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  1. #1
    Join Date
    Mar. 6, 2002

    Default Eventer wants to cross over... advice, tips, please!

    I don't mean permanently, just, well - in addition to my regularly scheduled events. I know that first and foremost, I should probably get myself some lessons at a proper H/J barn, but thought that the collective COTH wisdom might also be so kind as to advise me in my transition/addition.

    I grew up riding with a trainer that has a better background in H/J than anything else, although in recent years trended more towards dressage and did have some eventing experience. So as far as my equitation goes, I haven't strayed far from the original mark, and I try to keep somewhat up on the trends both in eq and fashion. From a fashion standpoint, I've pretty much got it covered - all my coats are RJ Classics, my show breeches are TS, my field boots are well-fitted Ariats, and I can whip out the classic hunter hair in no time flat.

    I have a nice, nice four year old Thoroughbred mare (not OTT) that IMO, would do decently well as a hunter. She naturally has a longer, lower carriage and prefers a quiet ride from someone that can stay out of her way. She's not terribly flashy, just a sort of tawny, light bay (not red at all) with some roaning at her flanks, and a large star with just a hint of a snip. She's about 16.2 right now, and a very feminine looking TB. Her canter is TO DIE for, and changes will be a snap for her. We haven't worked on them hardly at all, and she's doing them automatically about 50% of the time, and about 75% when asked. With the right rider, she is DEAD quiet and a hack-on-the-buckle ride.

    In all likelihood we won't end up doing more than some local stuff, . But I'd like to be well-prepared, either way - and who knows, once we get our feet wet we may enjoy it enough to stick around. Any hints, tips, or advice from the veterans or fellow crossovers is welcome.

    If necessary, I have some pictures I can put up to see how suitable the mare is, and how my eq would fare. Thanks in advance!

  2. #2
    Join Date
    Mar. 5, 2007


    Taking a some lessons with a hunter trainer as you mentioned is a good idea. They will be able to teach you some tricks of the trade, let you know what the judges are looking for and how to show your horse off the best way.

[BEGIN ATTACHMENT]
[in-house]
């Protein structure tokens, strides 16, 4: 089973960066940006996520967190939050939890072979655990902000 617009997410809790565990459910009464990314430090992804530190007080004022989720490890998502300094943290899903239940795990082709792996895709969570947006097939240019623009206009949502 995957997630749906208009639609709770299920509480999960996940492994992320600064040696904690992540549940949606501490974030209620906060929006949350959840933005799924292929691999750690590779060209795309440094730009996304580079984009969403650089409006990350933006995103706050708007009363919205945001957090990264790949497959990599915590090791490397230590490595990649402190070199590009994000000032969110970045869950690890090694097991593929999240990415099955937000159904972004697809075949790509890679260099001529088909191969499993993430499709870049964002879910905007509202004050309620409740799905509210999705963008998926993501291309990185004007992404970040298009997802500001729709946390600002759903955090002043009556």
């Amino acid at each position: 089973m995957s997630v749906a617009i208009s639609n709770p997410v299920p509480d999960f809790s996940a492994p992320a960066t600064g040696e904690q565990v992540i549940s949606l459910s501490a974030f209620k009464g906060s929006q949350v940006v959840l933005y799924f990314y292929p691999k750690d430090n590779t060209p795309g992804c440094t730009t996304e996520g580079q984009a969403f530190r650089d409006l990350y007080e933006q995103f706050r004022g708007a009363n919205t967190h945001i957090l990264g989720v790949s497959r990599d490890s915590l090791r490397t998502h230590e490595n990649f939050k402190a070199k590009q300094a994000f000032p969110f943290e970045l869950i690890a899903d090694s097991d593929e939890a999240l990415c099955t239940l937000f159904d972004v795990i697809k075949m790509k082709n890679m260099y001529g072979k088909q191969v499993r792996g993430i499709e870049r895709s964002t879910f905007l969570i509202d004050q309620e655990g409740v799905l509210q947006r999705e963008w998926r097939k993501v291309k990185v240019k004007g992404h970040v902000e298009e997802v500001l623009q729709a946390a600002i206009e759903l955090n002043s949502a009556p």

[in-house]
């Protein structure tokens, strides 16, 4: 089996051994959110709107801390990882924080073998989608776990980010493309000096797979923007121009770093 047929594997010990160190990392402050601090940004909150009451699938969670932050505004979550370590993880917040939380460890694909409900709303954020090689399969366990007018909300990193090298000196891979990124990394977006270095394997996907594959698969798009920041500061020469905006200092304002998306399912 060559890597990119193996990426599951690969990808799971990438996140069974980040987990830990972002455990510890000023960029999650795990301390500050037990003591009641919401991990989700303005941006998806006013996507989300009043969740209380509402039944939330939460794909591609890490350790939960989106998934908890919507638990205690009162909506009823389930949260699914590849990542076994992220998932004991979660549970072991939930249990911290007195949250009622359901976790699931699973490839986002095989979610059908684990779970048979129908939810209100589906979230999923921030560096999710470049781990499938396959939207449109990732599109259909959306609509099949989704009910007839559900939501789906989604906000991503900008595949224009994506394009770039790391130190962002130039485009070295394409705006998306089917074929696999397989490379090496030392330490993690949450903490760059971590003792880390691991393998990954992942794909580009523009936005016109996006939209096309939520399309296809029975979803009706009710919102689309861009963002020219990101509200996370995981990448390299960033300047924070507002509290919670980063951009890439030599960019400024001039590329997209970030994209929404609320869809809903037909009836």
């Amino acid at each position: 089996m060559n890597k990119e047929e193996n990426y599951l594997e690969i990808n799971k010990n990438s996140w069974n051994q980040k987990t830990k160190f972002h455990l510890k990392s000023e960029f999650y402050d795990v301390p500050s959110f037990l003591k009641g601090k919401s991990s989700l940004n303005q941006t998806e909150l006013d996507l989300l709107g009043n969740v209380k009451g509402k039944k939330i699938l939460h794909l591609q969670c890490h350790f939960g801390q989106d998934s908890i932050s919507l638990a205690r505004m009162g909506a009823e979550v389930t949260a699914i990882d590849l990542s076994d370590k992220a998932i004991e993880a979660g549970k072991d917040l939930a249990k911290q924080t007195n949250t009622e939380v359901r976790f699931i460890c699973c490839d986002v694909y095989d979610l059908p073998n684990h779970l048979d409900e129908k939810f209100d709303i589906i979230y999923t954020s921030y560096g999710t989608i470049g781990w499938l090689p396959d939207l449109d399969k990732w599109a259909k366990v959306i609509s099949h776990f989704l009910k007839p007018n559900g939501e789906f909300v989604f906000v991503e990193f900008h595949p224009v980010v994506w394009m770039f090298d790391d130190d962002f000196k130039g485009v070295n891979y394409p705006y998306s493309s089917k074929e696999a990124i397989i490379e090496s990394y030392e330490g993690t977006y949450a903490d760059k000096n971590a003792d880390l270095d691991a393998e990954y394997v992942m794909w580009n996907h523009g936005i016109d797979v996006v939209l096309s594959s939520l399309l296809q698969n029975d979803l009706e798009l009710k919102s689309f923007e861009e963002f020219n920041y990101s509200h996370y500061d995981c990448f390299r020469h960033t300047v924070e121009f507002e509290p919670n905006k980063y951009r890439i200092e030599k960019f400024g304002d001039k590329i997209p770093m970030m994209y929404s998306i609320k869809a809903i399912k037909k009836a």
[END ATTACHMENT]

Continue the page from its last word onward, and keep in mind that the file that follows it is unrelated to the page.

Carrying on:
As far as fashion goes, I think you are in pretty good shape by the sounds of it. You can always find a photographer with an online folder and study the look. It's fun anyways sometime to look at other peoples pics.

    The hardest part about the hunters for me when I first came over from Europe was learning how to set my horse up in the turn so that I wouldn't have to make any big adjustments close to the jump or in a line. I think that this particular aspect has really improved my jumping though. I think you might find that your stadium jumping will benefit quite a bit from spending a little time in the hunter ring.
    Timothy, stop lurking

  3. #3
    Join Date
    Jun. 18, 2009
    Below the Mason Dixon line


    My only tip (and this is something my family and boyfriend with never understand), the hunter world, whether local or A rated, will never, ever run on time. There will always be ring conflicts, california warm-ups, adds, scratches, etc to make the day run longer. You should definitely be aware that you could wait all day to show. Only equitation will have a posted order of go at many local shows. I've decided that horse shows are like airports, you hurry up and then you wait. But otherwise, it sounds like you are prepared and will have a fantastic time
    Dear life, please send grapes. Sincerely, I prefer wine over lemonade.

  4. #4
    Join Date
    Mar. 12, 2006


    No flash, fitted saddlepad.

    Have fun. It will likely be a long day. There might only be 6 ponies in front of your division.... but LOL, that can stretch to 3 hours. Pack a good cooler, a book, get a stall for your horse, bring a chair.

    FWIW, you are not judged on eq in hunter classes. However, if you ride like an eventer, your horse is likely to go a bit more like an eventer with more visible adjustments. If you are giving her the half seat floaty rein ride, you'll be fine.

  5. #5
    Join Date
    Jul. 10, 2008


    the hunters are fun

    i think the biggest difference for you will probably be learning to ride the hack classes, where you're in the ring with a ton of other horses all striving for the judge's attention.

    ride the quarter line down the long side! especially if the judge is sitting right on the rail instead of in the middle of the arena. you want to be far enough away so that they get a good view of your horse, not right on top of them so all they see is your leg and your horse's belly. try your best to stay out on your own, and even strategically place your horse near horses who are not as good movers so your horse looks better. if there is a horse in the class who is a far better mover than yours, stay away from them! also try to observe where in the ring the judge tends to focus their attention and make any adjustments to your horse/ride when not in that area of the arena. you want the judge to always see you just effortlessly floating along. and when you get into the line-up at the end of the class, try to place yourself towards the center, so your number is one of the first things the judge sees when they look up, and they can remember "oh, number 248, i liked that horse!" even though they probably have the class pinned by then, it can't hurt.

    have fun! hack classes are seriously one of my favorite things ever.

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